P.E.I. government announces 911 texting service

The P.E.I. government announced a new 911 texting option for residents with hearing or speech impairments to communicate with an operator during an emergency.

Beginning Sept. 1, Islanders with hearing or speech impairments can text 911 operator

P.E.I. residents with hearing or speech impairments will be able to communicate with 911 operators through texting on Sept. 1. (CBC)

Beginning Sept. 1, Prince Edward Islanders with hearing loss will be able to communicate with 911 operators by texting.

"Text with 911 technology will provide better access to emergency services for Islanders who have challenges speaking to or hearing a 911 operator over the phone," said Premier Wade MacLauchlan in a press release on Tuesday.

Pre-register with wireless provider

Anyone requiring the service, which is only available to Islanders who are deaf, deafened, hard of hearing or have speech impairments, must pre-register with their wireless provider. Friends and family members of a resident with hearing or speech impairments that share a cell phone can also register.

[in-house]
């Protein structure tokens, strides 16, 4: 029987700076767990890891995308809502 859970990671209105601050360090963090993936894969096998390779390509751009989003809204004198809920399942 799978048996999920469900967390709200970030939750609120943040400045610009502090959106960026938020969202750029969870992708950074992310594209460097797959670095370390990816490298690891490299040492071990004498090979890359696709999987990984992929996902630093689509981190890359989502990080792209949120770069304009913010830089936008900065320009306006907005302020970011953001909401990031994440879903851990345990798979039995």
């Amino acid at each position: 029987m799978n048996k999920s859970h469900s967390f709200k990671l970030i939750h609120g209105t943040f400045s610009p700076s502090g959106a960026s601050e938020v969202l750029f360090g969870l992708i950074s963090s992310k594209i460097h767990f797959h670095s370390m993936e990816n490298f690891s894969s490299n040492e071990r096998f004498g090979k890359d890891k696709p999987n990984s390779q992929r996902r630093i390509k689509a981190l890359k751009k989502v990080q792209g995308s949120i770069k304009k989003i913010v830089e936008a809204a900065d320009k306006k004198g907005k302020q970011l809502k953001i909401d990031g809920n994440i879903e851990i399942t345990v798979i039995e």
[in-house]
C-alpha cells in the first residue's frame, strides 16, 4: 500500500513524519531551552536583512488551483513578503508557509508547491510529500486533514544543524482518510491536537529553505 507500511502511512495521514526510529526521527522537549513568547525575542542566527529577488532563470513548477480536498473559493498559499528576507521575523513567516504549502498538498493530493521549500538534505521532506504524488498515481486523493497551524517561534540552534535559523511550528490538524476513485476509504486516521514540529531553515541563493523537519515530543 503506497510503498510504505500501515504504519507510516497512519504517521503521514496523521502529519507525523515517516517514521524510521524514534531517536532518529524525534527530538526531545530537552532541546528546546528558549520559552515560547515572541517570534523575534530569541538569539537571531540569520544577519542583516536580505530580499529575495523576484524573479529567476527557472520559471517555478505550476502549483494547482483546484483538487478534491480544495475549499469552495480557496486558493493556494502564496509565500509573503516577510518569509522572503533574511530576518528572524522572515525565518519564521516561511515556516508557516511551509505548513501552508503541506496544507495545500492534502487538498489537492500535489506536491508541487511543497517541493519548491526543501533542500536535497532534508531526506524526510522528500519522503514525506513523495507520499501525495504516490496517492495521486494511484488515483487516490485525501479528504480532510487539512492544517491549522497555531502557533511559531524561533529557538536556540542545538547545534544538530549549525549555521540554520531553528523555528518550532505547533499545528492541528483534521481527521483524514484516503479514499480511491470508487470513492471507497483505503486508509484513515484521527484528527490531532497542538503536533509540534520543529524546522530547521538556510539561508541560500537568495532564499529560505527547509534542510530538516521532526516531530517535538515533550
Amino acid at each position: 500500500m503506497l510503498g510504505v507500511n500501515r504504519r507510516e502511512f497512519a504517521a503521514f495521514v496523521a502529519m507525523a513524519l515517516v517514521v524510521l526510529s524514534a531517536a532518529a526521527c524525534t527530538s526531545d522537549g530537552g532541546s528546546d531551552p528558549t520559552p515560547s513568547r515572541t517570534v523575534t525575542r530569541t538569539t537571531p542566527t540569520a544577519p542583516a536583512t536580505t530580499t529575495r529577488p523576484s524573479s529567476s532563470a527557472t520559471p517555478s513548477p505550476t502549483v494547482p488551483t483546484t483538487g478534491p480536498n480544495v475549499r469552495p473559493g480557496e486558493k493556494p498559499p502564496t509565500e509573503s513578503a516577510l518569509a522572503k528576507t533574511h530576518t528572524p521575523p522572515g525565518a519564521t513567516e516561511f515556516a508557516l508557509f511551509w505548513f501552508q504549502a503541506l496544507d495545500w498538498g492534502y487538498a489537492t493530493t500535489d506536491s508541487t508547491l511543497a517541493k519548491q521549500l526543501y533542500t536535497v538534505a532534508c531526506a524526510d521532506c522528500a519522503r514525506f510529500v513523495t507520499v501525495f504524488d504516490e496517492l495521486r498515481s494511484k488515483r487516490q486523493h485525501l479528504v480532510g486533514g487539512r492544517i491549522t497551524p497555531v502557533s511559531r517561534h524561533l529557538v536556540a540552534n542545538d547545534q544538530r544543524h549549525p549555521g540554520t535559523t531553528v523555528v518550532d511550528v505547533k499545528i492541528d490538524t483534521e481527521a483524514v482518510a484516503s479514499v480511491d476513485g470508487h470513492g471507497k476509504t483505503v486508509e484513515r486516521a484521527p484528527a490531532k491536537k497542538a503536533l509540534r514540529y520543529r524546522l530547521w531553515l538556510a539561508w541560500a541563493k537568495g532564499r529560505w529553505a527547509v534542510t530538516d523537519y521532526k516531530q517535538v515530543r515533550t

"Now people will be able to be independent and make those calls themselves. It gives them a sense of security that they're able to keep their independence, stay in their home, and deal with emergency issues when they arise," said Marcia Carroll, executive director of the P.E.I. Council of People with Disabilities.

Once the service is operational, registered Islanders experiencing an emergency will be able to phone 911, and then the operator will receive a notification to continue the conversation by text messaging.

"The text message process is within seconds, the same as if you're texting with your mother or father. The messages are coming through just as quick. The difference is it is on a 911 network, so it will come through with a little higher priority," said Pat Kelly, 911 Provincial Coordinator.

The province paid the service's $80,000 start up cost. Nova Scotia was first province to bring in this technology in 2015. Before today, P.E.I. was one of last two provinces to bring it in.

With files from Steve Bruce